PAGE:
Synthese 200 (5):1-31 (2022)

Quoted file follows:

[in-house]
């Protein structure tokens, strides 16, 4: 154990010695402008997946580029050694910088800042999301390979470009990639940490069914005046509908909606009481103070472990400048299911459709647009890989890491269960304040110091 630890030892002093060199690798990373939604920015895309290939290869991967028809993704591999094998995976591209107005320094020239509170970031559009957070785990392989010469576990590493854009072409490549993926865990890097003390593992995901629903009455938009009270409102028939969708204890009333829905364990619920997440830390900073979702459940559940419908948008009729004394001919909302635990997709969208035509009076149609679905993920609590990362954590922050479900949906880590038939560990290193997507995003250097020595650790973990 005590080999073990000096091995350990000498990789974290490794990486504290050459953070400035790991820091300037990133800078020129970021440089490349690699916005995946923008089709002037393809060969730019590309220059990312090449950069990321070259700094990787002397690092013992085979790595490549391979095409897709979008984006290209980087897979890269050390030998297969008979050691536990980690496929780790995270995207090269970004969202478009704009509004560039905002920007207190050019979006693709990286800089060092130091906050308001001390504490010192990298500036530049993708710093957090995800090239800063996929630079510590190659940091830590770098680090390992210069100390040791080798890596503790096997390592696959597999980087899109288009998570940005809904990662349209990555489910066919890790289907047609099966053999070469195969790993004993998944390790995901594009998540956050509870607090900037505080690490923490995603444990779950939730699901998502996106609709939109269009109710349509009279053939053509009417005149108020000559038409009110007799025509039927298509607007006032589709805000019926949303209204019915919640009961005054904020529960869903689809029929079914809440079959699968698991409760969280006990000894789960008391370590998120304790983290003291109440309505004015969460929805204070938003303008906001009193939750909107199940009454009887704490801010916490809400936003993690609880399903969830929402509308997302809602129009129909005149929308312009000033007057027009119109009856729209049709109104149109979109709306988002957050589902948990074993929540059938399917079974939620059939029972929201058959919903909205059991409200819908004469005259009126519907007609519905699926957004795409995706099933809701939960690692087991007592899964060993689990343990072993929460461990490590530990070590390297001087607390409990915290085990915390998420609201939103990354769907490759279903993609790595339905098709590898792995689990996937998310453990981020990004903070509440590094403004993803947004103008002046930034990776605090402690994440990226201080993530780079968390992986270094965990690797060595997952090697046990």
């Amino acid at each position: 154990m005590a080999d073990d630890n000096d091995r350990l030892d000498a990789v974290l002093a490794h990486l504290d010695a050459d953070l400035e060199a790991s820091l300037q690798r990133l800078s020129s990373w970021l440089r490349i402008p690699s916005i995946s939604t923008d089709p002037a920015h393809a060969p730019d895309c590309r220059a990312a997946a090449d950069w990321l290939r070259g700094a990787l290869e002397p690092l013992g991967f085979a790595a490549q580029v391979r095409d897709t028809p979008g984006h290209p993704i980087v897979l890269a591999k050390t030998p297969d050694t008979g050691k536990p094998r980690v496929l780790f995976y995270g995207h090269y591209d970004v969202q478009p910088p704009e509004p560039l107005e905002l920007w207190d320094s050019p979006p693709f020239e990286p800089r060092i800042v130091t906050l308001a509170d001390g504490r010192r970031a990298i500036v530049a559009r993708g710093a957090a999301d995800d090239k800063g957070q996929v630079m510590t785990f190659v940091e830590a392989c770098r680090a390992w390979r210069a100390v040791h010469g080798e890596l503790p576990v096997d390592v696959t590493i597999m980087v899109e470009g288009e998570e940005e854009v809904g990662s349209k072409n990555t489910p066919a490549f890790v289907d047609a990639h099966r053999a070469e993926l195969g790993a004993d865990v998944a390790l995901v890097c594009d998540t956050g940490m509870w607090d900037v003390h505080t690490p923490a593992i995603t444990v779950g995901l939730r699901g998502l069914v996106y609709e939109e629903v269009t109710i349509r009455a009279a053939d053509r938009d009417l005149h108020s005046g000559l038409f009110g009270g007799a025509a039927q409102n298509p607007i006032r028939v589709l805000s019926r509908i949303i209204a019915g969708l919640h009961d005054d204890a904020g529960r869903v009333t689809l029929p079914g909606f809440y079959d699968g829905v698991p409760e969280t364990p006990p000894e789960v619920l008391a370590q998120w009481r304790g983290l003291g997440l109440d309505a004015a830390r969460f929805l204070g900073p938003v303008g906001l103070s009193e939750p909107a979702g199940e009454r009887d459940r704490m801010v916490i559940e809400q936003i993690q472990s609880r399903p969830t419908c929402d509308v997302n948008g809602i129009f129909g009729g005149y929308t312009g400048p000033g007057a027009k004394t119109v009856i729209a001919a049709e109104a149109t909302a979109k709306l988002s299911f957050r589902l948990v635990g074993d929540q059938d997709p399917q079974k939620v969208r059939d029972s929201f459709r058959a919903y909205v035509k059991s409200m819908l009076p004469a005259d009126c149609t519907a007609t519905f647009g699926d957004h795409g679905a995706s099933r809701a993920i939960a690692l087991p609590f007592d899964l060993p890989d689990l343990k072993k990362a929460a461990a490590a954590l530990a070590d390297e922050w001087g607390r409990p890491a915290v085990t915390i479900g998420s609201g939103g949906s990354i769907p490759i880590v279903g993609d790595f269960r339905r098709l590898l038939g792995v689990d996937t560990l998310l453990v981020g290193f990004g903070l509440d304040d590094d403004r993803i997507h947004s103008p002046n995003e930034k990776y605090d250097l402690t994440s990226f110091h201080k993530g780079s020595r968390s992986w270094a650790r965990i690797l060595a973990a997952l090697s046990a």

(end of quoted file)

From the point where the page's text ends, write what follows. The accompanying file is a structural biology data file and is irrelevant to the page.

Abstract‘Mapping accounts’ of applied mathematics hold that the application of mathematics in physical science is best understood in terms of ‘mappings’ between mathematical structures and physical structures. In this paper, I suggest that mapping accounts rely on the assumption that the mathematics relevant to any application of mathematics in empirical science can be captured in an appropriate mathematical structure. If we are interested in assessing the plausibility of mapping accounts, we must ask ourselves: how plausible is this assumption as a working hypothesis about applied mathematics? In order to do so, we examine the role played by mathematics in the multiscalar modelling of sea ice melting behaviour and examine whether we can indeed capture the mathematics involved in the kind of mathematical structure employed by the mapping account. Along the way, we note that the cases of applied mathematics that appear in discussions of mapping accounts almost exclusively involve the employment of a single clearly circumscribed mathematical field or domain. While the core assumption of mapping accounts may appear plausible in such situations, we ultimately suggest that the mapping account is not able to handle the important added complexities involved in our sea ice case study. In particular, the notion of mathematical structure around which such accounts are framed does not seem to be able to capture the way in which some applications of mathematics require that very different pieces of mathematics be related to one another on the basis of both mathematical and empirical information.
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